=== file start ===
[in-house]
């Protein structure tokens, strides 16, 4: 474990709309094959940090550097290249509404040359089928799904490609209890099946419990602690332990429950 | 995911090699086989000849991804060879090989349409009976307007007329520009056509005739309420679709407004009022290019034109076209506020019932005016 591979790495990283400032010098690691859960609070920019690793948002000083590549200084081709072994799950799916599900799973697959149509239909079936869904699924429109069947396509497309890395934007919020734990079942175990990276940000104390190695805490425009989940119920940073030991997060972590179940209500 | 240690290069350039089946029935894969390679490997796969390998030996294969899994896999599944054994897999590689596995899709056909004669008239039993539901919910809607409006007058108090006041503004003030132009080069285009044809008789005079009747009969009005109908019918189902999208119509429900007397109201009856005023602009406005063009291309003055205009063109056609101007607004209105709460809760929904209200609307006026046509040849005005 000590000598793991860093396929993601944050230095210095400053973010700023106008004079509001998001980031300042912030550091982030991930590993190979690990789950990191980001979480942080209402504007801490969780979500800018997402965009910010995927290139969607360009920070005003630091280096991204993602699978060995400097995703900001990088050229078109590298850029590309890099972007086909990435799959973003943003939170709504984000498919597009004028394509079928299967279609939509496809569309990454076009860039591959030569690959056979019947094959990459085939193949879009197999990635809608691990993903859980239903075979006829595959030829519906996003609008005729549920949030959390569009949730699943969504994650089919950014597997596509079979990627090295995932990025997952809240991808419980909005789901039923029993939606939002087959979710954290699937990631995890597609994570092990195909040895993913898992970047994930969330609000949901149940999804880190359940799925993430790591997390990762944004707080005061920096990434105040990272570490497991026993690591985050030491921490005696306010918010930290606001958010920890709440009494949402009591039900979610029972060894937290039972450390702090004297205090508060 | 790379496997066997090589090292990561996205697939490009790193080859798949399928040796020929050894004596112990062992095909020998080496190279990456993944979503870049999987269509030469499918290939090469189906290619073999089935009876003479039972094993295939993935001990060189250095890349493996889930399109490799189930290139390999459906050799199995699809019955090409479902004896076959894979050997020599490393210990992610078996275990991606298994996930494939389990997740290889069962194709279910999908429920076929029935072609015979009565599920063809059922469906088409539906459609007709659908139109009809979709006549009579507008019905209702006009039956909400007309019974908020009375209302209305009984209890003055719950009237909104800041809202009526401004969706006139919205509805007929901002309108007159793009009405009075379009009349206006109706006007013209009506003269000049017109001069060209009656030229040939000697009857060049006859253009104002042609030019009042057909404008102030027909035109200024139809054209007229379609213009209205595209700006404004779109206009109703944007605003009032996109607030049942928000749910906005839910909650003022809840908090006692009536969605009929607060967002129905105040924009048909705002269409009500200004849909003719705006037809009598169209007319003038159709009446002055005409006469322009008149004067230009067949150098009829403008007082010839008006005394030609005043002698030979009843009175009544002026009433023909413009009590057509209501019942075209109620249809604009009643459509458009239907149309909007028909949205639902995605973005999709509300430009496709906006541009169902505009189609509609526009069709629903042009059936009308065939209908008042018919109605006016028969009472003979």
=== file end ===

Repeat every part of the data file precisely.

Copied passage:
[in-house]
């Protein structure tokens, strides 16, 4: 474990709309094959940090550097290249509404040359089928799904490609209890099946419990602690332990429950 | 995911090699086989000849991804060879090989349409009976307007007329520009056509005739309420679709407004009022290019034109076209506020019932005016 591979790495990283400032010098690691859960609070920019690793948002000083590549200084081709072994799950799916599900799973697959149509239909079936869904699924429109069947396509497309890395934007919020734990079942175990990276940000104390190695805490425009989940119920940073030991997060972590179940209500 | 240690290069350039089946029935894969390679490997796969390998030996294969899994896999599944054994897999590689596995899709056909004669008239039993539901919910809607409006007058108090006041503004003030132009080069285009044809008789005079009747009969009005109908019918189902999208119509429900007397109201009856005023602009406005063009291309003055205009063109056609101007607004209105709460809760929904209200609307006026046509040849005005 000590000598793991860093396929993601944050230095210095400053973010700023106008004079509001998001980031300042912030550091982030991930590993190979690990789950990191980001979480942080209402504007801490969780979500800018997402965009910010995927290139969607360009920070005003630091280096991204993602699978060995400097995703900001990088050229078109590298850029590309890099972007086909990435799959973003943003939170709504984000498919597009004028394509079928299967279609939509496809569309990454076009860039591959030569690959056979019947094959990459085939193949879009197999990635809608691990993903859980239903075979006829595959030829519906996003609008005729549920949030959390569009949730699943969504994650089919950014597997596509079979990627090295995932990025997952809240991808419980909005789901039923029993939606939002087959979710954290699937990631995890597609994570092990195909040895993913898992970047994930969330609000949901149940999804880190359940799925993430790591997390990762944004707080005061920096990434105040990272570490497991026993690591985050030491921490005696306010918010930290606001958010920890709440009494949402009591039900979610029972060894937290039972450390702090004297205090508060 | 790379496997066997090589090292990561996205697939490009790193080859798949399928040796020929050894004596112990062992095909020998080496190279990456993944979503870049999987269509030469499918290939090469189906290619073999089935009876003479039972094993295939993935001990060189250095890349493996889930399109490799189930290139390999459906050799199995699809019955090409479902004896076959894979050997020599490393210990992610078996275990991606298994996930494939389990997740290889069962194709279910999908429920076929029935072609015979009565599920063809059922469906088409539906459609007709659908139109009809979709006549009579507008019905209702006009039956909400007309019974908020009375209302209305009984209890003055719950009237909104800041809202009526401004969706006139919205509805007929901002309108007159793009009405009075379009009349206006109706006007013209009506003269000049017109001069060209009656030229040939000697009857060049006859253009104002042609030019009042057909404008102030027909035109200024139809054209007229379609213009209205595209700006404004779109206009109703944007605003009032996109607030049942928000749910906005839910909650003022809840908090006692009536969605009929607060967002129905105040924009048909705002269409009500200004849909003719705006037809009598169209007319003038159709009446002055005409006469322009008149004067230009067949150098009829403008007082010839008006005394030609005043002698030979009843009175009544002026009433023909413009009590057509209501019942075209109620249809604009009643459509458009239907149309909007028909949205639902995605973005999709509300430009496709906006541009169902505009189609509609526009069709629903042009059936009308065939209908008042018919109605006016028969009472003979």